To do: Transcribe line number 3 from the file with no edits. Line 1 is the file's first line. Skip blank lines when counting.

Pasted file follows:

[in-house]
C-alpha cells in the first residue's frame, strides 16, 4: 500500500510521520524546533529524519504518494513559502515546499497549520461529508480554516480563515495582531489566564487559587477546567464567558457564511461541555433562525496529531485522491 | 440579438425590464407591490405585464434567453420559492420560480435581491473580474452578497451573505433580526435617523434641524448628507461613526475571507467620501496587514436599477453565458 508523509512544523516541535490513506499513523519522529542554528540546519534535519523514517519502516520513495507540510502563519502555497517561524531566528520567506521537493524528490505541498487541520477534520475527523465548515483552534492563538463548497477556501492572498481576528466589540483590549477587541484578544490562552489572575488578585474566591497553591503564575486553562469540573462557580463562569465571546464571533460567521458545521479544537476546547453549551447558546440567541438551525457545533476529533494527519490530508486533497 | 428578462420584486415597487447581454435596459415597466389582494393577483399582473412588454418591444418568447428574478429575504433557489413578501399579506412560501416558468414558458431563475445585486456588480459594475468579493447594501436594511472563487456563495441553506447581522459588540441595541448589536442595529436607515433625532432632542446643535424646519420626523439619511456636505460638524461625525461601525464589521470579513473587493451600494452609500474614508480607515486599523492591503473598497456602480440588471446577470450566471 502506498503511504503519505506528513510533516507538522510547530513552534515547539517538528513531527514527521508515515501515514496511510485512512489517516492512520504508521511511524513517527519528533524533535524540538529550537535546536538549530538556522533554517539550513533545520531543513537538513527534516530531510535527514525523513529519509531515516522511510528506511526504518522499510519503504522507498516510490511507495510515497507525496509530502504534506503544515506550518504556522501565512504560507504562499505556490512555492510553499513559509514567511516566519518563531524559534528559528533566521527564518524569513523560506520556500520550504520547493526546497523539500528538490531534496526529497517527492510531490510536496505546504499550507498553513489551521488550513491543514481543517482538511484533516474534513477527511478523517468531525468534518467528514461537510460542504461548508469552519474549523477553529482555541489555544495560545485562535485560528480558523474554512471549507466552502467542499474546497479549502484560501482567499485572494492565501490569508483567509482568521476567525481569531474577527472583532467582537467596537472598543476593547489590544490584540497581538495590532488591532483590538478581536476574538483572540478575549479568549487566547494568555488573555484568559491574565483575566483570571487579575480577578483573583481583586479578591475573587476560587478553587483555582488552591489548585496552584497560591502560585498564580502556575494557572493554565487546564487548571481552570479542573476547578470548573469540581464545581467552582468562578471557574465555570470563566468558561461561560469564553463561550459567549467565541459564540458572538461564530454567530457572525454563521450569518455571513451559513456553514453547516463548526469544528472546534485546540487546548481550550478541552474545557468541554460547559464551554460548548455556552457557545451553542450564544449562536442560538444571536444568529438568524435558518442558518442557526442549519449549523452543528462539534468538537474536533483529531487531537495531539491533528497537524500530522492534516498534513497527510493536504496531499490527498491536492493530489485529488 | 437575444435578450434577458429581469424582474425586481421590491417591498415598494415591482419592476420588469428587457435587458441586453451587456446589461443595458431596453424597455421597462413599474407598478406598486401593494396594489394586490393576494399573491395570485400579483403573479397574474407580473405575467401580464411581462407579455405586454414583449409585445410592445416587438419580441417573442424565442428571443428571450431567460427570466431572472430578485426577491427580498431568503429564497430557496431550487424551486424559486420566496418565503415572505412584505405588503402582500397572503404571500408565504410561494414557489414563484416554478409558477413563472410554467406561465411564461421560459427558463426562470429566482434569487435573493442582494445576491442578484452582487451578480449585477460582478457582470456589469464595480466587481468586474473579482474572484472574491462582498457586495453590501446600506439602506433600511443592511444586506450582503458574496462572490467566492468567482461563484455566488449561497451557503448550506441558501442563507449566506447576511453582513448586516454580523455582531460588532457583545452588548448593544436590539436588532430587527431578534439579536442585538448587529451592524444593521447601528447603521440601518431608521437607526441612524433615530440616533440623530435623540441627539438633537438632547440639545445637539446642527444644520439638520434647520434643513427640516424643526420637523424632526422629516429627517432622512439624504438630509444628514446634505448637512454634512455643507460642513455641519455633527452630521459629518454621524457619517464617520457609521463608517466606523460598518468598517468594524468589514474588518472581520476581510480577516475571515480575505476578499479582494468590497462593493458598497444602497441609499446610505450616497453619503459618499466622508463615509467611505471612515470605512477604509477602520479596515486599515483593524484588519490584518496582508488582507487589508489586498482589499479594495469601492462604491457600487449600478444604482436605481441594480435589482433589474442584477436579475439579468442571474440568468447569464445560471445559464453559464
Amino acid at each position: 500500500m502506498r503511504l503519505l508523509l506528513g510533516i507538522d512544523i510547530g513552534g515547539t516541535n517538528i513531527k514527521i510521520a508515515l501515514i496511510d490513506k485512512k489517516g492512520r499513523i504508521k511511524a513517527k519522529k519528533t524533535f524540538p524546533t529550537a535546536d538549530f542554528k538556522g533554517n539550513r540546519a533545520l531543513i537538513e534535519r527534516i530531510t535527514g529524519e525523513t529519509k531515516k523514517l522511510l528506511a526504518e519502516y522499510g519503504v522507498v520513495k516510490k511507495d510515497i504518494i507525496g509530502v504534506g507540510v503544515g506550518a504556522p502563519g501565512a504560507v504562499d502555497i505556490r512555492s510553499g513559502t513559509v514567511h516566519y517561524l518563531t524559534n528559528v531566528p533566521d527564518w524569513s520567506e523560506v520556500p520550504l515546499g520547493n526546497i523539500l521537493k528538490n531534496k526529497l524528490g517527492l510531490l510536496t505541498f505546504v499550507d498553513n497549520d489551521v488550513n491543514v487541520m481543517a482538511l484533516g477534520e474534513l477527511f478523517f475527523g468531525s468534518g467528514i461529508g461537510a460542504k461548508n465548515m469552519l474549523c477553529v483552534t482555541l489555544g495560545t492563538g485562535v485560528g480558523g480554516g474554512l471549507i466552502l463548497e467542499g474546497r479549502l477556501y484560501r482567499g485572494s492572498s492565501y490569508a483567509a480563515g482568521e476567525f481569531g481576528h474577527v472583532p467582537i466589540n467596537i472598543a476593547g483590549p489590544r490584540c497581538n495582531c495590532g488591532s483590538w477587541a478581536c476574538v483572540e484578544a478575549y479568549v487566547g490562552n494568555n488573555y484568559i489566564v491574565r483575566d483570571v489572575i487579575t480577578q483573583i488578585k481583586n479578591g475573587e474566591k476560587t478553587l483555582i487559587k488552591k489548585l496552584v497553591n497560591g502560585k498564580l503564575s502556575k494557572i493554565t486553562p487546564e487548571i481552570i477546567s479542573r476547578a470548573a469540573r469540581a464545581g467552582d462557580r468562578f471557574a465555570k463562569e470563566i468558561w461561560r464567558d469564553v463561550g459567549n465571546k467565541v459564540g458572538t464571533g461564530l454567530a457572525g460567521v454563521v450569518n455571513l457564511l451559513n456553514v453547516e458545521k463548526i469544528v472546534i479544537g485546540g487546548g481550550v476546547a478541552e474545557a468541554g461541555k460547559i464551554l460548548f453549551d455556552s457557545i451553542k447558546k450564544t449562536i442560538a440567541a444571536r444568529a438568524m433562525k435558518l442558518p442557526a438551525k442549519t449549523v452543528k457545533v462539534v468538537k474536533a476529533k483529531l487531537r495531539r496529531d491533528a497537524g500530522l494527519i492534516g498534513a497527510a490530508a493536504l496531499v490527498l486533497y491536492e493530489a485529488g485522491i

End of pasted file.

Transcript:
Amino acid at each position: 500500500m502506498r503511504l503519505l508523509l506528513g510533516i507538522d512544523i510547530g513552534g515547539t516541535n517538528i513531527k514527521i510521520a508515515l501515514i496511510d490513506k485512512k489517516g492512520r499513523i504508521k511511524a513517527k519522529k519528533t524533535f524540538p524546533t529550537a535546536d538549530f542554528k538556522g533554517n539550513r540546519a533545520l531543513i537538513e534535519r527534516i530531510t535527514g529524519e525523513t529519509k531515516k523514517l522511510l528506511a526504518e519502516y522499510g519503504v522507498v520513495k516510490k511507495d510515497i504518494i507525496g509530502v504534506g507540510v503544515g506550518a504556522p502563519g501565512a504560507v504562499d502555497i505556490r512555492s510553499g513559502t513559509v514567511h516566519y517561524l518563531t524559534n528559528v531566528p533566521d527564518w524569513s520567506e523560506v520556500p520550504l515546499g520547493n526546497i523539500l521537493k528538490n531534496k526529497l524528490g517527492l510531490l510536496t505541498f505546504v499550507d498553513n497549520d489551521v488550513n491543514v487541520m481543517a482538511l484533516g477534520e474534513l477527511f478523517f475527523g468531525s468534518g467528514i461529508g461537510a460542504k461548508n465548515m469552519l474549523c477553529v483552534t482555541l489555544g495560545t492563538g485562535v485560528g480558523g480554516g474554512l471549507i466552502l463548497e467542499g474546497r479549502l477556501y484560501r482567499g485572494s492572498s492565501y490569508a483567509a480563515g482568521e476567525f481569531g481576528h474577527v472583532p467582537i466589540n467596537i472598543a476593547g483590549p489590544r490584540c497581538n495582531c495590532g488591532s483590538w477587541a478581536c476574538v483572540e484578544a478575549y479568549v487566547g490562552n494568555n488573555y484568559i489566564v491574565r483575566d483570571v489572575i487579575t480577578q483573583i488578585k481583586n479578591g475573587e474566591k476560587t478553587l483555582i487559587k488552591k489548585l496552584v497553591n497560591g502560585k498564580l503564575s502556575k494557572i493554565t486553562p487546564e487548571i481552570i477546567s479542573r476547578a470548573a469540573r469540581a464545581g467552582d462557580r468562578f471557574a465555570k463562569e470563566i468558561w461561560r464567558d469564553v463561550g459567549n465571546k467565541v459564540g458572538t464571533g461564530l454567530a457572525g460567521v454563521v450569518n455571513l457564511l451559513n456553514v453547516e458545521k463548526i469544528v472546534i479544537g485546540g487546548g481550550v476546547a478541552e474545557a468541554g461541555k460547559i464551554l460548548f453549551d455556552s457557545i451553542k447558546k450564544t449562536i442560538a440567541a444571536r444568529a438568524m433562525k435558518l442558518p442557526a438551525k442549519t449549523v452543528k457545533v462539534v468538537k474536533a476529533k483529531l487531537r495531539r496529531d491533528a497537524g500530522l494527519i492534516g498534513a497527510a490530508a493536504l496531499v490527498l486533497y491536492e493530489a485529488g485522491i